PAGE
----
The defense ministers of Japan and China yesterday agreed to set up a liaison system to prevent conflicts at sea, as the two sides look to repair the damage from a diplomatic row, Jiji Press reported.
Japanese Defense Minister Toshimi Kitazawa and his Chinese counterpart, Liang Guanglie (梁光烈), met on the sidelines of an ASEAN meeting in Hanoi.
Kitazawa told Liang it would be “unproductive” to discuss in Hanoi the islands at the center of their row, but the two agreed that both countries would enhance their “mutually beneficial strategic partnership,” Jiji said.
Kitazawa also agreed with Liang that both countries would enhance their “mutually beneficial strategic partnership,” the report said.
The defense ministers met for the first time after China broke off all high-level contact with Tokyo last month, infuriated by Japan’s detention of a Chinese fishing boat captain whose vessel collided with Japanese coast guard patrol ships in waters claimed by both sides.
The row between Asia’s two biggest economies was their worst in years and undermined painstaking recent efforts to improve relations marked by decades of mistrust stemming from Japan’s brutal 1930s invasion of China.
The Chinese skipper was released after more than two weeks and returned to China on Sept. 25.
Jiji said Liang told Kitazawa: “I am grateful that the row was dealt with from the perspective of safeguarding our countries’ relations.”
Separately, Chinese customs officials continued to prohibit all exports of rare earth minerals to Japan over the weekend, industry officials said, but the Chinese government showed signs of taking a more conciliatory stance toward Japan.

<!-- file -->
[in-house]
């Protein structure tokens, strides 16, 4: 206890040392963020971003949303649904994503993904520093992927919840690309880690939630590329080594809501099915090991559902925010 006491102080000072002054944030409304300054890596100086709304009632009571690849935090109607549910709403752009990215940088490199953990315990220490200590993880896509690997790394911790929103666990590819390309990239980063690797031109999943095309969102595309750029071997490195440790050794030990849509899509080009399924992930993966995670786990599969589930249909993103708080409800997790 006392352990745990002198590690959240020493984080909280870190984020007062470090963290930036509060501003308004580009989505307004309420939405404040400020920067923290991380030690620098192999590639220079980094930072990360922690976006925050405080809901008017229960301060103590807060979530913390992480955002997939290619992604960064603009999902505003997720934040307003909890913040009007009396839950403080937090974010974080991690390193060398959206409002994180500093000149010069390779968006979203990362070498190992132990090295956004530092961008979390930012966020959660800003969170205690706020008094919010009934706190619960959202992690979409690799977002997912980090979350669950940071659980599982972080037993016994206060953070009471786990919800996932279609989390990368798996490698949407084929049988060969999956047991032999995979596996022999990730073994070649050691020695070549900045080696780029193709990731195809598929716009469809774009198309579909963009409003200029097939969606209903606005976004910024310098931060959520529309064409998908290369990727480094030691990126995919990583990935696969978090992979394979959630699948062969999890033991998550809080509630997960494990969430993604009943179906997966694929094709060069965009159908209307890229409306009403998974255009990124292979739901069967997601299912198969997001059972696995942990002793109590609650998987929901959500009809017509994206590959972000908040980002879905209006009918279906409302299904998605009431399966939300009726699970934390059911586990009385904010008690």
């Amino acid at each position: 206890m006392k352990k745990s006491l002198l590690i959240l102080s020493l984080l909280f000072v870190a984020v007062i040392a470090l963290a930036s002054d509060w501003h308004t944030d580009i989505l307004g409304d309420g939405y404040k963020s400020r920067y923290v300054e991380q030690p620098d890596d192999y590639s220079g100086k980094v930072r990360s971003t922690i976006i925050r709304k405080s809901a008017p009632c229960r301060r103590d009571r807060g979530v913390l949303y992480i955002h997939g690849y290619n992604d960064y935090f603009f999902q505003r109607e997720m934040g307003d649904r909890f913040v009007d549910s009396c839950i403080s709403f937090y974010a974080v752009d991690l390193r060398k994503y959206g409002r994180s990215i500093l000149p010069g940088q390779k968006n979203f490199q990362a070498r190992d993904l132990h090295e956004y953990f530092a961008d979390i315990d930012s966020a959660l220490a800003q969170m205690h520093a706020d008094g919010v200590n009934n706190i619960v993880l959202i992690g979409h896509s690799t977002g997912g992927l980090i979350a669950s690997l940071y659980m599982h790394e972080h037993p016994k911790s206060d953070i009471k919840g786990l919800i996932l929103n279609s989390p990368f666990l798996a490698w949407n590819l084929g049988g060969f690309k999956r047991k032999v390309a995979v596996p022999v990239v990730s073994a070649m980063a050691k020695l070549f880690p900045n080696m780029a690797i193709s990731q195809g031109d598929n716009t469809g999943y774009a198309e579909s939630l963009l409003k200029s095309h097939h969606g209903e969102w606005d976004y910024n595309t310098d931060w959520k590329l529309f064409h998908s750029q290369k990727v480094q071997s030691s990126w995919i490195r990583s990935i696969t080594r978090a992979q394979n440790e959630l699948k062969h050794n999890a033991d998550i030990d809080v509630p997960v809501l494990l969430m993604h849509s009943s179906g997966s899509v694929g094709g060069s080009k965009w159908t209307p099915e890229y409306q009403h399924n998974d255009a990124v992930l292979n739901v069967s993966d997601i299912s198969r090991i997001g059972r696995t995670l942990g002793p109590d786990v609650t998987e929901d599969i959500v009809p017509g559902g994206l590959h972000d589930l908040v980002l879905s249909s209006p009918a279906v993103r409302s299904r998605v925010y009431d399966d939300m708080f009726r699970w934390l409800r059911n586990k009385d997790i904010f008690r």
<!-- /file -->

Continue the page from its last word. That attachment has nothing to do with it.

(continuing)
Chinese Prime Minister Wen Jiabao (溫家寶) told European political and business leaders on Wednesday last week that China had not imposed any bans on exports of industrial minerals for political purposes and that it did not intend to stop exports in the future.
Rare earth minerals are used in the manufacture of hybrid gasoline-electric cars, computer screens, large wind turbines and in many other applications.
Wen spoke at a China-EU business meeting in Brussels. Chinese officials have consistently taken the position that they have not imposed any regulations preventing exportation of rare earth minerals; any such regulations could be easily challenged at the WTO.
Chinese Commerce Minister Chen Deming (陳德銘) suggested instead in a television interview on Sept. 26 that Chinese entrepreneurs in the rare earth industry might have halted shipments because of their own feelings toward Japan.
Thirty-two companies in China have export licenses for rare earth minerals, and 10 of them are foreign. Chen did not address why the 10 foreign companies would have strong feelings toward Japan, or why all companies in the Chinese industry halted shipments on the same day, Sept. 21.
Throughout the halt on exports of rare earth minerals, China has allowed exports of manufactured products that use them, like powerful magnets and highly purified rare earth metals. Japan is the largest importer of rare earth minerals and ores. Japanese companies use them to make a wide range of technology products and have been reluctant to import manufactured goods from China instead.
Even before questions arose over the exports to Japan late last month, China had been tightening caps on rare earth exports for five years. When the export halt was imposed, the quota for this year was within a month-and-a-half of being exhausted. However, shipments could continue next month if customs officials allow a resumption soon.